Language “Self-Titled” EP Review

Language is a new band from Lansing, MI, recently making their live debut (as well as releasing a self-titled EP) alongside The People’s Temple, Racket Ghost and Jake Simmons and the Little Ghosts at Mac’s Bar.

Here’s a review of said EP.

On first listen, a few different things come to mind from the self-described “post-art-pop” band. Although I’m not really sure what their stated influences are, I can tell they have a love for ’60s style rock and roll (similar to Lansing band The People’s Temple). Bands I can think of off the top of my head that they share sonic qualities with include The Velvet Underground (for their steady, repetitive rock and rough tones), the Beach Boys (for their harmonies and a pieced together feel somewhere near a similar sound) and Joy Division (for the vocalist’s droning style that actually carries a lot of melody behind it). Sonic Youth comes to mind too.

With all of these varied influences converging at a new point with Language’s music, I can’t say it’s something that’s entirely new in the large scheme of things. For the Michigan music scene, it definitely is. It’s a refreshing sound that I could get used to. Maybe there are other bands beyond Language as well as The People’s Temple who are doing something like this but probably not as exciting or interesting.

A lot of the instrumentation is really cool. “Indian Giver” has a dance-New Wave beat to it. The last song on the EP, “Lake Effect”, has a guitar tone very similar to The People’s Temple song “Sons of Stone”. Kinship indeed. The rhythm section is solid and spot on. It really drives the songs and helps them reach new heights as they progress. The drum fill into the chorus on “Koch Party” pulls you in.

The opener, “Sault Marie”, reminds me of a Joy Division or Velvet Underground song fronted by a singer who is gargling mouthwash. I can’t really understand him (beyond clearly hearing the chorus). Maybe that’s some of its charm. The guitar tone is fluid and trance-like. Good stuff.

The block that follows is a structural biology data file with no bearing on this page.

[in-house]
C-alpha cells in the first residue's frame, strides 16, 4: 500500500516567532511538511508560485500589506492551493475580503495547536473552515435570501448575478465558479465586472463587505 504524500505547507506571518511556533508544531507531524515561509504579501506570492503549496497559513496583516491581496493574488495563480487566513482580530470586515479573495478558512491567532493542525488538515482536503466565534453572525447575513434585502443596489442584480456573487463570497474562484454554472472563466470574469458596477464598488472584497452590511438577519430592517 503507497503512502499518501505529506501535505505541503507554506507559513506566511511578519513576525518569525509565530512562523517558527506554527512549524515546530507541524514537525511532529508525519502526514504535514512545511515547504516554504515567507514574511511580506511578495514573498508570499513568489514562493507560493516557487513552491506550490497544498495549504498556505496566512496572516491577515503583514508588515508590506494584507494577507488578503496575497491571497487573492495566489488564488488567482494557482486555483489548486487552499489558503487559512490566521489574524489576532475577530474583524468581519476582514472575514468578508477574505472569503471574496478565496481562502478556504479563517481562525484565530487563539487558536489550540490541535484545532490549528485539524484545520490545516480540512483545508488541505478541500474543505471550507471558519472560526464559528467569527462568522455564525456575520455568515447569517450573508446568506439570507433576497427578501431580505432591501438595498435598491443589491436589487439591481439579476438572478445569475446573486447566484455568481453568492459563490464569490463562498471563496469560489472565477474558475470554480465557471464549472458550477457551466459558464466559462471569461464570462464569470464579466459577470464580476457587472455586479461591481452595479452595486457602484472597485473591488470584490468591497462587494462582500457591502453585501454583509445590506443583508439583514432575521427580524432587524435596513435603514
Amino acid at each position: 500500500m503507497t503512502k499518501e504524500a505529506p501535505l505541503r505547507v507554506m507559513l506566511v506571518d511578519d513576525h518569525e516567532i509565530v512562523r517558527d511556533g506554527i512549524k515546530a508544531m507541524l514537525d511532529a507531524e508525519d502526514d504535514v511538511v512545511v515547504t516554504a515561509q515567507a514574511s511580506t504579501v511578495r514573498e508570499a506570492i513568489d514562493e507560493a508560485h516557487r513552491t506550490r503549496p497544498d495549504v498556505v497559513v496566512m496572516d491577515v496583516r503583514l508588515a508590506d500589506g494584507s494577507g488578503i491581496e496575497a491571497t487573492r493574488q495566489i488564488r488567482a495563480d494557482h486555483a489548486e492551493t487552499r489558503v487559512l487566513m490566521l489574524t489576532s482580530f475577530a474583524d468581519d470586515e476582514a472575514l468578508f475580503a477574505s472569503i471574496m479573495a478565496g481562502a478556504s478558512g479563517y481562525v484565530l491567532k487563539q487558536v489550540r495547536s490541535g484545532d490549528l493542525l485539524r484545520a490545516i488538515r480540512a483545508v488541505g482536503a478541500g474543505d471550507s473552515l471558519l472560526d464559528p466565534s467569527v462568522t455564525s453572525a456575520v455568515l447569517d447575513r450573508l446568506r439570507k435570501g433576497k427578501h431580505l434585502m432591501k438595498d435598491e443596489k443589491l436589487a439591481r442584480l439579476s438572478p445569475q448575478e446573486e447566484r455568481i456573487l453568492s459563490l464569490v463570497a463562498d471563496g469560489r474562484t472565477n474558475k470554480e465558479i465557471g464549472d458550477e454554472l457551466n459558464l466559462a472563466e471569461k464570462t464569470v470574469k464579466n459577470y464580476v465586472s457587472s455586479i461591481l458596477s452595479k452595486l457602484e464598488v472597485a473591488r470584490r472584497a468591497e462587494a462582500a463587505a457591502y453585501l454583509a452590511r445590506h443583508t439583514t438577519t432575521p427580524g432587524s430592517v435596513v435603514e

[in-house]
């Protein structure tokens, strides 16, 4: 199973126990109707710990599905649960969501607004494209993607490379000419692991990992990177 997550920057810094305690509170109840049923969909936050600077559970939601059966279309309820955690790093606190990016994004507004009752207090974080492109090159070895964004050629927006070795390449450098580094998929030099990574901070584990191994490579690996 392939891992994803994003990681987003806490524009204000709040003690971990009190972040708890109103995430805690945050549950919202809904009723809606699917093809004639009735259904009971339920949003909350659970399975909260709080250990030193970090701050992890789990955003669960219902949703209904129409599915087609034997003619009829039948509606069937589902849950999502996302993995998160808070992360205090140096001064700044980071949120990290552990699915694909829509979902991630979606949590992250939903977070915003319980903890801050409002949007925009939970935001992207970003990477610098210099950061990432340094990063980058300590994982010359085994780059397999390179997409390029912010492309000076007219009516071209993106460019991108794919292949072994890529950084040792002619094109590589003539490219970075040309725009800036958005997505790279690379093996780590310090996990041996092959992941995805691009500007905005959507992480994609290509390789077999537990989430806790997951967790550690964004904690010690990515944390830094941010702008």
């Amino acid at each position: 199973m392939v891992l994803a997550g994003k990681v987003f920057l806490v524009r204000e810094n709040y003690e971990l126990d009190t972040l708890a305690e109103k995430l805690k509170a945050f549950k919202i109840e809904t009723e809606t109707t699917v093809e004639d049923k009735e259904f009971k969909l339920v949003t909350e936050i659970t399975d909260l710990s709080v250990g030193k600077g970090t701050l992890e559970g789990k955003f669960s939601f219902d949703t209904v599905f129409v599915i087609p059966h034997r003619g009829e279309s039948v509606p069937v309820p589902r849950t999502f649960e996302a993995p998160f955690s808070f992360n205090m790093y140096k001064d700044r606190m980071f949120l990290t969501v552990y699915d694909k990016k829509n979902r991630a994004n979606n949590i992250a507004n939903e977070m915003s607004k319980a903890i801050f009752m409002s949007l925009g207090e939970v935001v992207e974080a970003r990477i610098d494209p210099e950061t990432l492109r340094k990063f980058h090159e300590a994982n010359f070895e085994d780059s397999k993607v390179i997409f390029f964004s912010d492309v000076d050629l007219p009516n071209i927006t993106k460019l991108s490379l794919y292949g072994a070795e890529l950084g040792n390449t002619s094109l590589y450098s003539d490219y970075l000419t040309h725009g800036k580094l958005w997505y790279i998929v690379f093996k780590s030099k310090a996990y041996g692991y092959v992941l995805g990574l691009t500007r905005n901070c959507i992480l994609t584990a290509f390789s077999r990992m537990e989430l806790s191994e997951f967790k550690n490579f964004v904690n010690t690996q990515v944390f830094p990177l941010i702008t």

They definitely don’t forget how to craft a good pop song among an overall washy mix. Songs like “Sweet Randy” have an overall dreamy tone to them but you can still tell where the verse ends and the chorus begins. It never drifts off into something unintelligible. They know where the songs are supposed to go and end where they naturally should (even if it’s a little abrupt like on the opening track and a couple others too).

Check this band out when you get a chance. They’re a refreshing sound in mid-Michigan that shouldn’t be taken for granted.

 

Nathan K. “Dishes” review

Michigan indie-folk musician, Nathan K. (real name Nathan Klages) is back with a new album called “Dishes”, slated for release on the 26th. He is currently on the Warped Tour as a full-time member of Grand Rapids electro-pop group Stepdad.

Check out this review of “Dishes”.

Recorded the previous winter on a 4-track recorder in the waiting room of the hospital where his grandfather was dying (who has since passed on), “Dishes” has a nervous yet expectant feel to it. On a re-worked version of a previous song, “Ghosts”, Klages sings with a warbly falsetto among drum loops and acoustic guitar chimes. “For your own good”, the album’s opener, he sings “I really should try to relax/For my own good”, has an eerie, self-assured feel to it as knowing the record’s back story. The most personal song on the album, “Hospital Walls”, he sings “I was working on a great big painting to give my grandpa as a gift/But he died one cold, dark evening so I threw it in the ditch”, exposing Klages’ some feelings about his grandfather’s passing.

The instrumentation on the album is a bit repetitive but considering the circumstances in which the album was recorded, I’ll give that a pass. He does his best to liven up the instruments on occasion; on “Leave Them”, there’s a light, omnipresent hand clap that adds a bit of rhythm. “Hospital Walls” is really lush and warm, featuring strings along with his voice and many layers of his guitar. The guitar line on “Criminal” is really cool; it feels like a pendulum, swinging back and forth while a banjo lightly plucks.

This album is only nine tracks and I do think his re-worked version of “Ghosts” should have been left off the album. His backing unbearably high falsetto is something I could do without. I’m sure he’s getting better at hitting the high notes. He just needs a little more focus and he’ll have it down next time. I did like the drum beat on it; shows the influence Stepdad has had on his songwriting. If only he brought a few more of those elements into the album, I think I could discern a few of the songs. A lot of the tracks have the same feel to them; instrumentation, vocals, etc. I guess it’s the nature of the folk/singer-songwriter genre. Good songs but just stuff I’ve heard before from him. A little diversity and/or approach next time would be great.